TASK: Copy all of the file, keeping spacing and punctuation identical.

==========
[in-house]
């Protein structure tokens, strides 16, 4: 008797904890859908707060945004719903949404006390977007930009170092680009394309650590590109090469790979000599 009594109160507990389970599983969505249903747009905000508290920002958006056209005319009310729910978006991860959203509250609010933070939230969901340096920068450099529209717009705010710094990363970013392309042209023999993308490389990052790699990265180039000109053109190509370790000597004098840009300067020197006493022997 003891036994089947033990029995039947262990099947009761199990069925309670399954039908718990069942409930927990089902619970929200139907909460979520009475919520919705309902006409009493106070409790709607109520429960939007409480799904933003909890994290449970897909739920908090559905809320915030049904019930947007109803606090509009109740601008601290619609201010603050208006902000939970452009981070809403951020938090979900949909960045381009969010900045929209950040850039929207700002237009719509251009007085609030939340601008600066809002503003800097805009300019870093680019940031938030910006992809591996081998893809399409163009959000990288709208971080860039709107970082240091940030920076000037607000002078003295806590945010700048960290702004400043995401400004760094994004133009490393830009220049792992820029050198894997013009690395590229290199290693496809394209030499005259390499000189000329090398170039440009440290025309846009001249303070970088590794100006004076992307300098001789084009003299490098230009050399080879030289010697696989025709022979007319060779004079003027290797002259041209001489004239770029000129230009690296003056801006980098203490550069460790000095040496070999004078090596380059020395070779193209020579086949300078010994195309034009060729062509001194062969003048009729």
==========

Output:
[in-house]
């Protein structure tokens, strides 16, 4: 008797904890859908707060945004719903949404006390977007930009170092680009394309650590590109090469790979000599 009594109160507990389970599983969505249903747009905000508290920002958006056209005319009310729910978006991860959203509250609010933070939230969901340096920068450099529209717009705010710094990363970013392309042209023999993308490389990052790699990265180039000109053109190509370790000597004098840009300067020197006493022997 003891036994089947033990029995039947262990099947009761199990069925309670399954039908718990069942409930927990089902619970929200139907909460979520009475919520919705309902006409009493106070409790709607109520429960939007409480799904933003909890994290449970897909739920908090559905809320915030049904019930947007109803606090509009109740601008601290619609201010603050208006902000939970452009981070809403951020938090979900949909960045381009969010900045929209950040850039929207700002237009719509251009007085609030939340601008600066809002503003800097805009300019870093680019940031938030910006992809591996081998893809399409163009959000990288709208971080860039709107970082240091940030920076000037607000002078003295806590945010700048960290702004400043995401400004760094994004133009490393830009220049792992820029050198894997013009690395590229290199290693496809394209030499005259390499000189000329090398170039440009440290025309846009001249303070970088590794100006004076992307300098001789084009003299490098230009050399080879030289010697696989025709022979007319060779004079003027290797002259041209001489004239770029000129230009690296003056801006980098203490550069460790000095040496070999004078090596380059020395070779193209020579086949300078010994195309034009060729062509001194062969003048009729």